The Molotov-Ribbentrop Pact of August 1939 ensured that the Nazis and Uncle Joe's Soviet forces could carve up Poland at their leisure within 6 weeks at the start of World War II without fearing having to fight a war on two fronts. The Allied Powers could only gulp as they looked on and braced themselves for what was to become the great static Phony War in the western European theatre.
Not so in the North. Hitler cast envious eyes on Denmark, Norway and Sweden and their mineral reserves of tungsten and steel, to say nothing of heavy water for atomic research. The Russians were not so blind as to not want to check any further Teutonic encroachment within the Baltic and having beaten the living doodoo out of the straitened Poles, Stalin felt that the time was right to push for Russian naval bases in the South of Finland to avoid the Russian Baltic Fleet being bottlenecked and 'requested' a 30 year lease of the southern Finnish port of Hanko. That's what the Russians have argued, anyway.
The Finns had only regained their independence in 1917 from the Russians by splitting off during the Russian Civil War and had been helped in this task by General Mannerheim and his mainly German trained officer corps. Finland could not countenance any cession of her own territory believing, probably rightly, that this was an example of Stalinist salami-slicing and they became the original mouse that roared, confusing the Communists with their blind inability to bow to the threat from a country with an army five times their size and a population many times greater.
The Karelia region, along the SE border of Finland was the site of fierce fighting. 450,000 Soviet troops threw themselves onto the Mannerheim Line, prepared by the Finnish CiC. The Finns knew the territory imtimately and savage fighting took place in temperatures of -40 (Centigrade). The 180,000 Finns chose to harass the invaders by picking off food and supply lines in widescale guerilla tactics dispersing into small units, re-orging only just prior to another attack. E.g. At Suomussalmi the Russians lost 23,000 men compared to Finnish casualties of 800. Gen. Vinogradov was to be court-martialled and shot as a result.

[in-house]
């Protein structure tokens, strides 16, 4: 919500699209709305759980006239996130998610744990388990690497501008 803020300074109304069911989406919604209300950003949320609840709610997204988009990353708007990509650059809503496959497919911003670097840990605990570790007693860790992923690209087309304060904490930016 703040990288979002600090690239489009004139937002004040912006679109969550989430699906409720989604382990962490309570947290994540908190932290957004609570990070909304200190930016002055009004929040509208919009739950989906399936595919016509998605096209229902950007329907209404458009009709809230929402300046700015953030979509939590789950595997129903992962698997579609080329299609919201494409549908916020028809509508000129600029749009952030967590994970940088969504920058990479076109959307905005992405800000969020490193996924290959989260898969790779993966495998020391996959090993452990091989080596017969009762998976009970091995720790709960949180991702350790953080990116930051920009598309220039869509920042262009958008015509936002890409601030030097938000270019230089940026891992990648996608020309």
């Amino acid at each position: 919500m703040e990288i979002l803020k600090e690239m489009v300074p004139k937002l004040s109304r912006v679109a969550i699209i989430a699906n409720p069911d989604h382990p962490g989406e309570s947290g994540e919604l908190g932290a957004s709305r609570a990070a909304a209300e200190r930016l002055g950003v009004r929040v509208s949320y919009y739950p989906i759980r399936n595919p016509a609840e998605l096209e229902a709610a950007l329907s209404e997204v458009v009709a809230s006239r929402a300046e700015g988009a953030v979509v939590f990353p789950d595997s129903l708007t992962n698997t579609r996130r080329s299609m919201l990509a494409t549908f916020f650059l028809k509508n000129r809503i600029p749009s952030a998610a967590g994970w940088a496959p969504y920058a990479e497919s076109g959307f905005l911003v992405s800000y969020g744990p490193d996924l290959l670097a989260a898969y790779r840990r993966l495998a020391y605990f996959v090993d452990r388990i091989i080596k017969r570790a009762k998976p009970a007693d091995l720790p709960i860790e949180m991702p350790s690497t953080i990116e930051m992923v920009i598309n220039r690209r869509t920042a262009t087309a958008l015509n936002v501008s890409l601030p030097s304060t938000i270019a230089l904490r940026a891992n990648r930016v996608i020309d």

By the end of February the Finns had all but exhausted their matériel and the stalemate they had forced on the Soviets was paper-thin and the government was forced to seek terms.
Terms were softened on the Russian side as realisation of what had occurred dawned in Moscow. Russian tactics had been predictable and easily neutralised by the Finnish adoption of mobile open defences with long range ski patrols able to hold up cavalry columns (aka 'mötti' tactics). The war saw the introduction of the Molotov Cocktail. The Soviet forces were mostly raised from the Ukraine, which had a tradition of naval recruitment. Soviet troops were further hampered by the issue of mittens without a trigger finger. The war brought home to Stalin the utter unpreparedness of the Red Army following his purges of all the Officer class above major and the need to radically recruit talent for the officer grades over political reliability.
Hostilities ceased on March 15th 1940 with Finland losing some territory to save Stalin's face but she retained her own sovereignty and could later form a ready platform for the Siege of Leningrad during the Continuation War of 1941-44, in tandem with Army Group North's activities.
The British alignment with Soviet Russia following the launch of Barbarossa in the summer of 1941 became a cause célèbre within Conservative circles, such as Evelyn Waugh and Brendan Bracken, as it entailed relinquishing the previous F.O. pro-Finnish position.
A small what might have been should be noted:- Prior to the surrender, an Anglo-French force had been mobilised to enter the fray on the Finnish side by crossing the neutrals Norway (prior to its invasion in April, 1940) and Sweden.